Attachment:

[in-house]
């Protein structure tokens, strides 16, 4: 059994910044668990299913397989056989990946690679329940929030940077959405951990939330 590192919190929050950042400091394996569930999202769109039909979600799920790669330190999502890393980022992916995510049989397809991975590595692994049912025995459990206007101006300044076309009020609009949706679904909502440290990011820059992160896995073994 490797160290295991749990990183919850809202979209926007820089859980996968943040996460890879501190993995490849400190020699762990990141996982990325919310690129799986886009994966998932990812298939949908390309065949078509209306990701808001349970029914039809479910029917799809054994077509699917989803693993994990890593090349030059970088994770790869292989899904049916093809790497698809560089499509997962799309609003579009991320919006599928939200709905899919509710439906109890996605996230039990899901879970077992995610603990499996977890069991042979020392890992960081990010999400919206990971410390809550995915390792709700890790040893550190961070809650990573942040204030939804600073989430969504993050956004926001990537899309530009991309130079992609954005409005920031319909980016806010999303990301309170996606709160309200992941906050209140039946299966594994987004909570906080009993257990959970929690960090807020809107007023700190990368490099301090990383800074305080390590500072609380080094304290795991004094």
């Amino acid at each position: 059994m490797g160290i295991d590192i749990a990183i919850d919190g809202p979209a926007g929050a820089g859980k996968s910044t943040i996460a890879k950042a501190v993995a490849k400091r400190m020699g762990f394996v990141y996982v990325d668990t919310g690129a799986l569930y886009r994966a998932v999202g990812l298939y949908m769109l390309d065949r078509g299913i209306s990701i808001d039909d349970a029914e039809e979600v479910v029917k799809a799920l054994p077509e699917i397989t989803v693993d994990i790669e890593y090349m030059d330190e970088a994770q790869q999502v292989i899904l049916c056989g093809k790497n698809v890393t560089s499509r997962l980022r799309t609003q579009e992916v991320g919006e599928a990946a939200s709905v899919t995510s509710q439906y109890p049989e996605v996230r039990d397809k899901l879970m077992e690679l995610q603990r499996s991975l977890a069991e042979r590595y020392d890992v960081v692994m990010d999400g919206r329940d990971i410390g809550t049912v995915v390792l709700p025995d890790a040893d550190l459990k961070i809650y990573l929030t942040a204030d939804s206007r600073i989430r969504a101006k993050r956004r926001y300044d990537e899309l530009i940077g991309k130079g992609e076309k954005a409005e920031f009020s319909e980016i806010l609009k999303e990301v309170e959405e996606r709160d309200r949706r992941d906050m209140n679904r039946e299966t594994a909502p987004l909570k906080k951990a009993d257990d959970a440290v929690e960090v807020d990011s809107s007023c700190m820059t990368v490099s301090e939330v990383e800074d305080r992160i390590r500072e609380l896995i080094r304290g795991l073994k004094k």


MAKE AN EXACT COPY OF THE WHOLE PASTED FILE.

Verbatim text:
[in-house]
């Protein structure tokens, strides 16, 4: 059994910044668990299913397989056989990946690679329940929030940077959405951990939330 590192919190929050950042400091394996569930999202769109039909979600799920790669330190999502890393980022992916995510049989397809991975590595692994049912025995459990206007101006300044076309009020609009949706679904909502440290990011820059992160896995073994 490797160290295991749990990183919850809202979209926007820089859980996968943040996460890879501190993995490849400190020699762990990141996982990325919310690129799986886009994966998932990812298939949908390309065949078509209306990701808001349970029914039809479910029917799809054994077509699917989803693993994990890593090349030059970088994770790869292989899904049916093809790497698809560089499509997962799309609003579009991320919006599928939200709905899919509710439906109890996605996230039990899901879970077992995610603990499996977890069991042979020392890992960081990010999400919206990971410390809550995915390792709700890790040893550190961070809650990573942040204030939804600073989430969504993050956004926001990537899309530009991309130079992609954005409005920031319909980016806010999303990301309170996606709160309200992941906050209140039946299966594994987004909570906080009993257990959970929690960090807020809107007023700190990368490099301090990383800074305080390590500072609380080094304290795991004094």
């Amino acid at each position: 059994m490797g160290i295991d590192i749990a990183i919850d919190g809202p979209a926007g929050a820089g859980k996968s910044t943040i996460a890879k950042a501190v993995a490849k400091r400190m020699g762990f394996v990141y996982v990325d668990t919310g690129a799986l569930y886009r994966a998932v999202g990812l298939y949908m769109l390309d065949r078509g299913i209306s990701i808001d039909d349970a029914e039809e979600v479910v029917k799809a799920l054994p077509e699917i397989t989803v693993d994990i790669e890593y090349m030059d330190e970088a994770q790869q999502v292989i899904l049916c056989g093809k790497n698809v890393t560089s499509r997962l980022r799309t609003q579009e992916v991320g919006e599928a990946a939200s709905v899919t995510s509710q439906y109890p049989e996605v996230r039990d397809k899901l879970m077992e690679l995610q603990r499996s991975l977890a069991e042979r590595y020392d890992v960081v692994m990010d999400g919206r329940d990971i410390g809550t049912v995915v390792l709700p025995d890790a040893d550190l459990k961070i809650y990573l929030t942040a204030d939804s206007r600073i989430r969504a101006k993050r956004r926001y300044d990537e899309l530009i940077g991309k130079g992609e076309k954005a409005e920031f009020s319909e980016i806010l609009k999303e990301v309170e959405e996606r709160d309200r949706r992941d906050m209140n679904r039946e299966t594994a909502p987004l909570k906080k951990a009993d257990d959970a440290v929690e960090v807020d990011s809107s007023c700190m820059t990368v490099s301090e939330v990383e800074d305080r992160i390590r500072e609380l896995i080094r304290g795991l073994k004094k």